There have been decades when the Democrats were facing the right direction. The New Deal and the Great Society, for example, were policies toward greater prosperity and the common good. The Civil Rights era, and support for the early labor unions. We can dispute whether those strategies worked, in hindsight, but we can all agree that Democrats had wholesome reasons for what they did. They gave us some great visionary leaders, like James K. Polk, FDR, and John F. Kennedy.Thunktank wrote: ↑06 Jun 2022, 11:17You do know that Democrats have arguments for the common good, natural rights and all that too, right? Lol!Del wrote: ↑06 Jun 2022, 06:27
It is amazing to me that the Democrat Party is always the one on the wrong side of the natural law and natural rights. A large political party is supposed to be a coalition of good citizens seeking good policy for the common good. Somehow the Democrat party keeps getting taken over by elite special interests -- Slave-owners, union mobsters, abortion lobby, sexual deviants. It doesn't have to be like this.
Or do think that no one else is paying attention?
I'm just saying that when America got it very wrong -- slavery, segregation, abortion, mainlining LGBT into schools, CRT -- the Democrat Party leaders scored 100% for the anti-natural side. It appears to be a systemic problem.
My guess: Democrats have a long history of putting their faith in elites and experts. Jackson founded a populist party, but it was quickly overtaken by aristocratic plantation owners. Later, Woodrow Wilson established a Party of arrogant experts. Ivy League credentials, people who know better than the rest of us. Occasionally they will let dolts like Jimmy Carter or Joe Biden win a nomination, but only because such milquetoasts are easy to control. Harry Truman was a fluke that they wouldn't tolerate again.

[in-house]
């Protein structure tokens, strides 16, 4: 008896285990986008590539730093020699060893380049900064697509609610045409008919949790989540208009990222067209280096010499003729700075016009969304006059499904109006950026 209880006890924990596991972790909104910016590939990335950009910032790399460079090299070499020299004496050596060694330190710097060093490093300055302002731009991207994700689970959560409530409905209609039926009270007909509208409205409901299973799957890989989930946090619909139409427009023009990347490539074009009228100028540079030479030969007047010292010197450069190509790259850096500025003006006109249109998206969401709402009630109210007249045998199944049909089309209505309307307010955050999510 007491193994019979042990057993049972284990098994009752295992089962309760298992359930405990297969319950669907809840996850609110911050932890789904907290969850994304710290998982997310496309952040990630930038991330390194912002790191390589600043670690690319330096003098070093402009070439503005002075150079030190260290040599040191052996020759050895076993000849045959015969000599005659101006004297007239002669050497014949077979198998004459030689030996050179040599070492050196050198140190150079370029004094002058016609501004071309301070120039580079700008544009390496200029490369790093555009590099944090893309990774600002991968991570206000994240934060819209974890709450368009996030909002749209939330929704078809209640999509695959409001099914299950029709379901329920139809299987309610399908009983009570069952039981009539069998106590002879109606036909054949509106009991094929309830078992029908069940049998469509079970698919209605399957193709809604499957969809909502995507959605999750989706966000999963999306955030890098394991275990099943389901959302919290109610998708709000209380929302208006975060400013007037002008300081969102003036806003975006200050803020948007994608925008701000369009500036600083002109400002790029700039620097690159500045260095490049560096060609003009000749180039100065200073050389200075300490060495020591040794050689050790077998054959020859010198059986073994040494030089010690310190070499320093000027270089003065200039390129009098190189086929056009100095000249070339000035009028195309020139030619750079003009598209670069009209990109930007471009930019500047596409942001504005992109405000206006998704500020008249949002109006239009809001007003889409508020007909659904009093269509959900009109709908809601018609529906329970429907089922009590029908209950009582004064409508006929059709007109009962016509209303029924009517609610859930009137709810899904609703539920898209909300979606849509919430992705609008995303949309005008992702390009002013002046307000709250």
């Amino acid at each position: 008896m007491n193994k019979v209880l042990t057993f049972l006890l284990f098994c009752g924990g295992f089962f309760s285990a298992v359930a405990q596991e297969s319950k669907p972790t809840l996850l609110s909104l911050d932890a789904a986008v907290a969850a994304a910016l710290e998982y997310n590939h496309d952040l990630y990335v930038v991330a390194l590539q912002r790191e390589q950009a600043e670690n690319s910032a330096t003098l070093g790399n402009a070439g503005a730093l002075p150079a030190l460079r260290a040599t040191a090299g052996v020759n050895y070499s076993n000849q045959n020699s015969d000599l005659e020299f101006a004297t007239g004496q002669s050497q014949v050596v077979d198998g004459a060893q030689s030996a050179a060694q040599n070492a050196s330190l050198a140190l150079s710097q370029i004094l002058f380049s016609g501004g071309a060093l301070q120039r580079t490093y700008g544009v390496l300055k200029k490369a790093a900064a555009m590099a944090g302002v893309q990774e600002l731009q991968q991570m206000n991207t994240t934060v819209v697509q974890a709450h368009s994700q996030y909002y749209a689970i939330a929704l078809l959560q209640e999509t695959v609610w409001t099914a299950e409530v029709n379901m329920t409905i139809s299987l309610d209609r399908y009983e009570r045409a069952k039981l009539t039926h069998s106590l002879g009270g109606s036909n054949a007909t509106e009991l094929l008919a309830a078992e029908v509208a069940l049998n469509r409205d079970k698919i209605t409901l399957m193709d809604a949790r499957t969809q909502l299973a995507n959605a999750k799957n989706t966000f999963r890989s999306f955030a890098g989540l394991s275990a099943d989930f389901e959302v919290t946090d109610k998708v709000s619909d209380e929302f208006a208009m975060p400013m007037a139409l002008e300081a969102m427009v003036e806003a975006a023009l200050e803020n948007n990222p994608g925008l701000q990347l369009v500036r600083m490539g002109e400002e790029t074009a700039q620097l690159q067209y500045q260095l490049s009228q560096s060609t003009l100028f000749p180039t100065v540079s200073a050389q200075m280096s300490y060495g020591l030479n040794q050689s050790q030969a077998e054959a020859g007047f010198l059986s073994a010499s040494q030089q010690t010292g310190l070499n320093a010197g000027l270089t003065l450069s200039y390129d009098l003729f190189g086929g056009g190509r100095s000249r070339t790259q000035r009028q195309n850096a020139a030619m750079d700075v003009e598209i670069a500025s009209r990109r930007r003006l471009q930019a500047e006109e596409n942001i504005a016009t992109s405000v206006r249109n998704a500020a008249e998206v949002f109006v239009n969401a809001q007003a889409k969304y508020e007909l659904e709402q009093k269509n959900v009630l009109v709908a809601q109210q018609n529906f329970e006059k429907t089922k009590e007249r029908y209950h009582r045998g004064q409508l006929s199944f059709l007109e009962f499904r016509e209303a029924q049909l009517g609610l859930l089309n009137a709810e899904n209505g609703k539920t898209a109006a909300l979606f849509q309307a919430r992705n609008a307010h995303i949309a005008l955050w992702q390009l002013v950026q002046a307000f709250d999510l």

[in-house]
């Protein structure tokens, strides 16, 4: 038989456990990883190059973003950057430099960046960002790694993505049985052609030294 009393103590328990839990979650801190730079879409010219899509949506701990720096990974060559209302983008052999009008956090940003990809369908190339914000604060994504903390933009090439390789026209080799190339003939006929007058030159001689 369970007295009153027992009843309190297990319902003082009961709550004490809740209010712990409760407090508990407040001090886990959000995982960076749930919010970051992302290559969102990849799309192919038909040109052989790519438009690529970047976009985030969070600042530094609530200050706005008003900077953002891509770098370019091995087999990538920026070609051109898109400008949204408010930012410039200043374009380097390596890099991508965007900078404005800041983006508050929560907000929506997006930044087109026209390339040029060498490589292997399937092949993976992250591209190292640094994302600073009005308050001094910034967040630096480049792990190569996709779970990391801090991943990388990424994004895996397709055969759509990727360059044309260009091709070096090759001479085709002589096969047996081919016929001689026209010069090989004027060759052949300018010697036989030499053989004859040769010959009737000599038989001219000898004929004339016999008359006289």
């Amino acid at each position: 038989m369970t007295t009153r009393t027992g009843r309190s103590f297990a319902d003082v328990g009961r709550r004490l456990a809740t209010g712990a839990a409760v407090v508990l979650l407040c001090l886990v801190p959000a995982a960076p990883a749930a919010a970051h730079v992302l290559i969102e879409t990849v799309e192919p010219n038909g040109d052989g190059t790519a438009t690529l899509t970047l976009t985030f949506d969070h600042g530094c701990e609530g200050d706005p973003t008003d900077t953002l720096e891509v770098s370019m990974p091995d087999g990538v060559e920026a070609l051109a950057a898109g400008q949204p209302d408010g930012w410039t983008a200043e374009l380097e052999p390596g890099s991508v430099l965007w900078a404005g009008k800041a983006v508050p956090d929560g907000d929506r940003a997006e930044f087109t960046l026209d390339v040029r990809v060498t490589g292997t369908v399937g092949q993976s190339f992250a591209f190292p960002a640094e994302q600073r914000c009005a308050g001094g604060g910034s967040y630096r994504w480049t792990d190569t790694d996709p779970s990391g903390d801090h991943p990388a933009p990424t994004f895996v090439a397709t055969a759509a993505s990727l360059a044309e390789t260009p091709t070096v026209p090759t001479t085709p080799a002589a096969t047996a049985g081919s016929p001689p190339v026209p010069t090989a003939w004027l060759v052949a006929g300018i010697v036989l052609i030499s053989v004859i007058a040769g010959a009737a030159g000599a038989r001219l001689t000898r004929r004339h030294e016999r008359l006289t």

For many decades, Republicans haven't had an agenda to speak of or the spine to assert any policies. Their saving grace is that, every so often, they would allow a populist bumpkin like Abraham Lincoln, Theodore Roosevelt, Ronald Reagan, or Donald Trump win the nomination. Such men were not respected by the Republican establishment (and positively despised by the Democrat establishment), but people prospered as their natural rights and populist enthusiasms were restored.
In the 19th century, Democrats were the conservative party and Republicans were Progressive -- abolishing slavery was a very progressive policy. Teddy Roosevelt is a patron saint of progressivism, busting trusts and championing grand projects like the Panama Canal.
I think the streams crossed in the 1960's, when Republicans and Democrats worked together to pass the Civil Rights Act. The "Solid South" was entirely Democrat, because Southern Democrats were the party of racism, segregation, and Jim Crow. As American culture changed swiftly, nobody wanted racism anymore. The South became solidly Republican, as the Republicans became the new conservatives. The South wanted to remain conservative without the racism, and the Democrat Party (the new Liberal/Progressive Party) left them behind.